European Extravaganza: French Edition

First of all, I must apologize for the delay between this post and my introductory story. Secondly, whereas my last post was very narrative in fashion, I have decided to make my next couple of posts "listicles", or a combination of a list and an article. Hopefully we'll cover more ground with fewer words. So without further ado, to Paris!


Paris (A)

Ah, Paris, such a famous city! Easily mentioned in the same breath as London or New York, a must-go destination for all travelers. Hot-spot of culture, fashion, food, ad nauseum.

Sort of.

In actuality, Paris is a surprisingly dirty, not desperately-pretty, unnavigable maze of pick-pockets, sprinkled with the occasional cultural landmark. The Arc de Triomphe and the Eiffel Tower are great, but Notre Dame and the Louvre spectacularly failed to live up to my expectations. London has a far better selection of cathedrals and museums with the added benefit of not having to fend off thieves on every block. There are little gems like Sainte Chapelle, but I really can't see how people would want to spend more than a few days there.

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The stained glass in St. Chapelle is absolutely extraordinary. 
However, Paris did play host to what I believe is the greatest-ever loss of the Olin Challenge when my family and I bumped into Scott Thomson and his family. On the top of the Eiffel Tower. At 11 pm at night. As you do. And whilst it was lovely chatting with them, I admit I was slightly alarmed by the distinct movement of the Tower. Between the wind and the constant movement of several hundred people, the top must sway back and forth by several feet. Which is nice. If you like heights. Which I don't.
View of Paris from the top of the Arc de Triomphe
Chateau Gontier (B)
Luckily, if you don't like the distinctly urban nature of Paris and are in search of something a little more provincial, a few hours drive south will land you in Chateau Gontier, which is famous for absolutely nothing at all. Just look at its Wikipedia entry. This gives it the distinct pleasure of being rustic rather than glitzy, sleepy rather than insane, and not covered in pick-pockets. It's also home to one of the quirkiest hotels I've ever stayed in (an 18th century style chateau with an interior painted in bright primary colors adorned with modern artwork) and one of the best restaurants I've ever been to (a Pizzeria started by a couple who also happen to be cinephiles, resulting in a happy combination of old movie posters and gourmet pizza).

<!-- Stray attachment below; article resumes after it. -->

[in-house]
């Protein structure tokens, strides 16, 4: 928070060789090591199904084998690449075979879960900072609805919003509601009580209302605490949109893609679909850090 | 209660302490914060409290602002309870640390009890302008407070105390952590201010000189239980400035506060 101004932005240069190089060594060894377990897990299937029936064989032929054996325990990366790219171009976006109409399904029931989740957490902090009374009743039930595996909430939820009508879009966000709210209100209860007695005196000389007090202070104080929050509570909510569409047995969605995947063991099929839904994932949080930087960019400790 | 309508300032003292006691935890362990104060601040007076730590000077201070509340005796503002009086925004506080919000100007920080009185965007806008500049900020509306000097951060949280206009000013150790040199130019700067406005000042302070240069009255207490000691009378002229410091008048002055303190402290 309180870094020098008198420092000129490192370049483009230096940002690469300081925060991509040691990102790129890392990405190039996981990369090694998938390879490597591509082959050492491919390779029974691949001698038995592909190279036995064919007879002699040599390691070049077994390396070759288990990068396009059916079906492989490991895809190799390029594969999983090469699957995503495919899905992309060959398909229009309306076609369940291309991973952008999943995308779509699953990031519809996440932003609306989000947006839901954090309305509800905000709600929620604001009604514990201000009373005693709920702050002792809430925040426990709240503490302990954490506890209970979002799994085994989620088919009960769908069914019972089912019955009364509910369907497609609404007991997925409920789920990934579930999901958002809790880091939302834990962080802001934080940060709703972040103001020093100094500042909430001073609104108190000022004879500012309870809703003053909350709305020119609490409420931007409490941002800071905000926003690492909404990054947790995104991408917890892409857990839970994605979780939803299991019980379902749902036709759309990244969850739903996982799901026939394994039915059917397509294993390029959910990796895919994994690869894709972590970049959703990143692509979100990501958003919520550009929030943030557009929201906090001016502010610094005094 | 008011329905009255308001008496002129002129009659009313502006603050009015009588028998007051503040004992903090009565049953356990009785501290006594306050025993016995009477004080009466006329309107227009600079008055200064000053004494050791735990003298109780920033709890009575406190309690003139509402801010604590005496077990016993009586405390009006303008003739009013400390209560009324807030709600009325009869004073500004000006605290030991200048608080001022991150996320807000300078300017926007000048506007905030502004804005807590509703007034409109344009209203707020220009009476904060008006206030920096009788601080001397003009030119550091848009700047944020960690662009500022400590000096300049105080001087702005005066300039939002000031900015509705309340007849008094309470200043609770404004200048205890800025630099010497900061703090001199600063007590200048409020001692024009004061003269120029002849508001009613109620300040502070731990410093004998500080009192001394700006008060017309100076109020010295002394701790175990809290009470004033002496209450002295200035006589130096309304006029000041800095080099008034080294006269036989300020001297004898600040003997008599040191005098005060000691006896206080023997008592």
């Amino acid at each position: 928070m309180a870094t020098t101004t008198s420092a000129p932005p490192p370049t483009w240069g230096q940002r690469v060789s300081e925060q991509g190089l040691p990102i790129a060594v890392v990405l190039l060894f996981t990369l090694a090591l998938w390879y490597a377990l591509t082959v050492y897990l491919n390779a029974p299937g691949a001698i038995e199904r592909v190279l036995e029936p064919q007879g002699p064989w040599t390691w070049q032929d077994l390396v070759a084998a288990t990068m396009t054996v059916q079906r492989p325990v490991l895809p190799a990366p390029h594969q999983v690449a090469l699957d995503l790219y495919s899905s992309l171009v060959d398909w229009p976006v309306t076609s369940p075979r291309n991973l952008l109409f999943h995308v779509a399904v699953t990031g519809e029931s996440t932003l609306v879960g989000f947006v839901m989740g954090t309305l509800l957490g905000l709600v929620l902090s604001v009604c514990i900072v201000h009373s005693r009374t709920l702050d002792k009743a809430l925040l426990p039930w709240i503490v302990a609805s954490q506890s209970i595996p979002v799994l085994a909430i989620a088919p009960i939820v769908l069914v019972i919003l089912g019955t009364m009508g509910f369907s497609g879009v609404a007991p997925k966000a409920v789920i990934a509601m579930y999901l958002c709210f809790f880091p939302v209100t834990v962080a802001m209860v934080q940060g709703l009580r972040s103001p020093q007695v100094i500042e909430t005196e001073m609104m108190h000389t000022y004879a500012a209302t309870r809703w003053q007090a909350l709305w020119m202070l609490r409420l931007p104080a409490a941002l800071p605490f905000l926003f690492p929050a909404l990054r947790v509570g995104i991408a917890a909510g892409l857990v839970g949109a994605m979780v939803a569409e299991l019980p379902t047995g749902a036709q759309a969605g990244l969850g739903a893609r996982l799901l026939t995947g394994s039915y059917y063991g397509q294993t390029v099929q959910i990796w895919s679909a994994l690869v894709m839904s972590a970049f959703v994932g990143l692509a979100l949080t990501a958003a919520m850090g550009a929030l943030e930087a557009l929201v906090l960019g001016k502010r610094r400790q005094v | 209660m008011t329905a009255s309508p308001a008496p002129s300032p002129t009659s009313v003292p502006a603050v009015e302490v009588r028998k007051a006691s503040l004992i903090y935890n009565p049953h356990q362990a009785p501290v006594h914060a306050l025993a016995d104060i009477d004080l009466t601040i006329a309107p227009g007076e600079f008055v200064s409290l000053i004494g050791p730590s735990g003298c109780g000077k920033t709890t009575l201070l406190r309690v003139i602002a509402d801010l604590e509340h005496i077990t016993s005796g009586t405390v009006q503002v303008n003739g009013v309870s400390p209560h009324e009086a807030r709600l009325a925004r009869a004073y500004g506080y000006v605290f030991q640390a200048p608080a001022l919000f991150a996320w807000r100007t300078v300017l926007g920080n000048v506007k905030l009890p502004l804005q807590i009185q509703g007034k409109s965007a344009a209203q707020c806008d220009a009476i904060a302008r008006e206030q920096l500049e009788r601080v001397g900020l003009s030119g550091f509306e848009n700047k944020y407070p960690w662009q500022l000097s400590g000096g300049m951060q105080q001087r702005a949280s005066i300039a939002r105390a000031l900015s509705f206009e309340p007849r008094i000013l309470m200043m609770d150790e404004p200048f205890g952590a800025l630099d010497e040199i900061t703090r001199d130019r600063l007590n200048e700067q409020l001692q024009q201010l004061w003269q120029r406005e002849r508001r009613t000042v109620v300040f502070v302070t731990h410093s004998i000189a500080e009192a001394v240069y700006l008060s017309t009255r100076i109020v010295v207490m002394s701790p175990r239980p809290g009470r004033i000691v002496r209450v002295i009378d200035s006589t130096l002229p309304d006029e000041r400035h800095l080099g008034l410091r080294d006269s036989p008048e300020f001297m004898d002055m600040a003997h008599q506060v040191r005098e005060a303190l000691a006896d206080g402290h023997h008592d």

I felt that Paris was trying too hard to be like the stereotypical city we all hear about in Disney films. As a result, everything is sort of caricatured and fake. Chateau Gontier on the other hand has no such pretensions, so a crumbly old chateau on the side of a river in a town where nothing is open after 6 pm is genuinely a crumbly old chateau on the side of a river where nothing is open after 6 pm. Fabulous!

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On a slightly less cultured note, at one point we were forced to eat at McDonalds (on account of the fact it was the only place open for food at 10 pm). However, it allowed for two important discoveries. First, McDonalds in Europe are much, much fancier than in the United States. The food is no better, but at least the decor tries to mask the fact. They even have these amazing computer kiosks where you can order and pay, which is great if you don't speak the language; less great if your credit card is not European. The second discovery wasn't so much a discovery as a confirmation. Anyone who's watched Pulp Fiction will know that Vincent Vega claims that the metric system is responsible for McDonalds not selling a quarter-pounder with cheese. Instead, it's a Royale with Cheese. AND HE'S RIGHT: